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A tin Serape.

--A. Berile, a young man of rather genteel appearance, was yesterday before the Mayor for offering to sell a lot of tin belonging to the Confederate States.

Capt. Pleasants, who made the arrest, stated that hearing that several suspicious looking boxes had been deposited on Thursday night in the back room of a restaurant on Main street, kept by a man named beckman, he proceeded thither and found that his information was correct. In a short time after going to Beckman's, Berile came in, when he proceeded to question him with regard to the manner in which he obtained the boxes of tin. The explanation of the accused not being sufficiently satisfactory, he took him in custody, and lodged him in the lock-up for examination.

Capt. W. N. Smith, Superintendent of the C. S. Laboratory, gave Berile an excellent character. He had been employed for the last three years as shipping clerk of that establishment, and he had never had reason to suspect him of any improper conduct. Some time since the prisoner applied to him to exchange fifteen boxes of "large" for "small" tin, exhibiting at the same time an order from the proper authority, which had been approved by Lt.-Col. Brown. Seeing that the papers had been properly made out, he (Smith) did not hesitate to make the exchange, and therefore agreed he should have it. Berile took a part of it, promising to deliver an equal number of boxes as soon as it reached the city; it was then on its way to this city from Wilmington, but owing to the difficulties of transportation its arrival had been delayed. Capt. Smith further testified that a few days ago, finding that the tine expected from Wilmington had not yet arrived, he told one of the clerks to make a bill out against the accused for the boxes he had taken away, believing that the whole number which he had applied for had been delivered up to him. He was then informed that none had been taken away, and therefore dismissed the subject till he was called upon Thursday night with reference to the arrest of the prisoner. He was still of the opinion that Berile's intention was to make good the fifteen boxes of tin which he had offered to exchange.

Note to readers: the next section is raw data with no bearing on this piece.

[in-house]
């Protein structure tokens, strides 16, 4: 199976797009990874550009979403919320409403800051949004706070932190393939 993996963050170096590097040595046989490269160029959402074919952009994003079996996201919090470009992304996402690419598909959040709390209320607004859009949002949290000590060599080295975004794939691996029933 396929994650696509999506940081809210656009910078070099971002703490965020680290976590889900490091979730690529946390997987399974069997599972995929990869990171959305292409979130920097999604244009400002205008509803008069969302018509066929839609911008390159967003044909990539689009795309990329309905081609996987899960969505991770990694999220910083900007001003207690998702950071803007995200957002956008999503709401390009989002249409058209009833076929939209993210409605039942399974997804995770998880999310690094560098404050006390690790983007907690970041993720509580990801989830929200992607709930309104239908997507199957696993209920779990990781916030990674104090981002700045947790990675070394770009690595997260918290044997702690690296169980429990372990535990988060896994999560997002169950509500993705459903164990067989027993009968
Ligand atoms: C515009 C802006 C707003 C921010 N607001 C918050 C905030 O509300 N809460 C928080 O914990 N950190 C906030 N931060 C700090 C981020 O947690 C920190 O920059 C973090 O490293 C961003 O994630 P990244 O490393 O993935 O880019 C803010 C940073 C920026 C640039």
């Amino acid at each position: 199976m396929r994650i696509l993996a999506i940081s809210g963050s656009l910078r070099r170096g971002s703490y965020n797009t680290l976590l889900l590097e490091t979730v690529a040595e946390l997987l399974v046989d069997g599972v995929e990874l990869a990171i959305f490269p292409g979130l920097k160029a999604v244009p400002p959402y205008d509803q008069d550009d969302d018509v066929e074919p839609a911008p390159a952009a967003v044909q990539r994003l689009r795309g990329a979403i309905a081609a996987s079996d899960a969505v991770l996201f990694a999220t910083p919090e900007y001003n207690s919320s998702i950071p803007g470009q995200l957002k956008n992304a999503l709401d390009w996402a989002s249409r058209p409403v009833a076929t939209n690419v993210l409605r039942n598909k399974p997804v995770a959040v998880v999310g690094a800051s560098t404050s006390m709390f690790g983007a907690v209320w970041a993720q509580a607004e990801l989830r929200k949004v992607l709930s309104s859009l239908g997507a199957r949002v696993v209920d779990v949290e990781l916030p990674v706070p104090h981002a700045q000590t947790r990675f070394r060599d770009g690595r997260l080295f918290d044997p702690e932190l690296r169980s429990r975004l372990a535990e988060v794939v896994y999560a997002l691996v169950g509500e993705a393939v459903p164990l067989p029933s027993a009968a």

Wm. S. Wood, a tinner on Main street, had frequently bought articles in his line from the accused. A few days ago he was asked by him whether he did not wish to purchase some tin, and how much he was willing to pay. He expressed a willingness to buy it at $350 per box, and received the promise of the prisoner at the bar that he would let him have it as soon as it reached the city — it was then on its way from Wilmington, but had been delayed for want of transportation. He was always under the impression that the accused's name was Jones, and was positive that he had never known him as Berile.

The brother of the accused was then called and made oath that he had been informed by the prisoner that he expected from Wilmington in a few days a lot of tin, which he had authorized a man in Wilmington to buy for him at an auction there. It was the intention, as the witness understood him, to turn it over to the Confederate States, in exchange for some which he had received from the Laboratory.

At the conclusion of the evidence the Mayor announced his intention to send the accused on to the Hustings Court for trial, and received bail for his appearance in the sum of $500.

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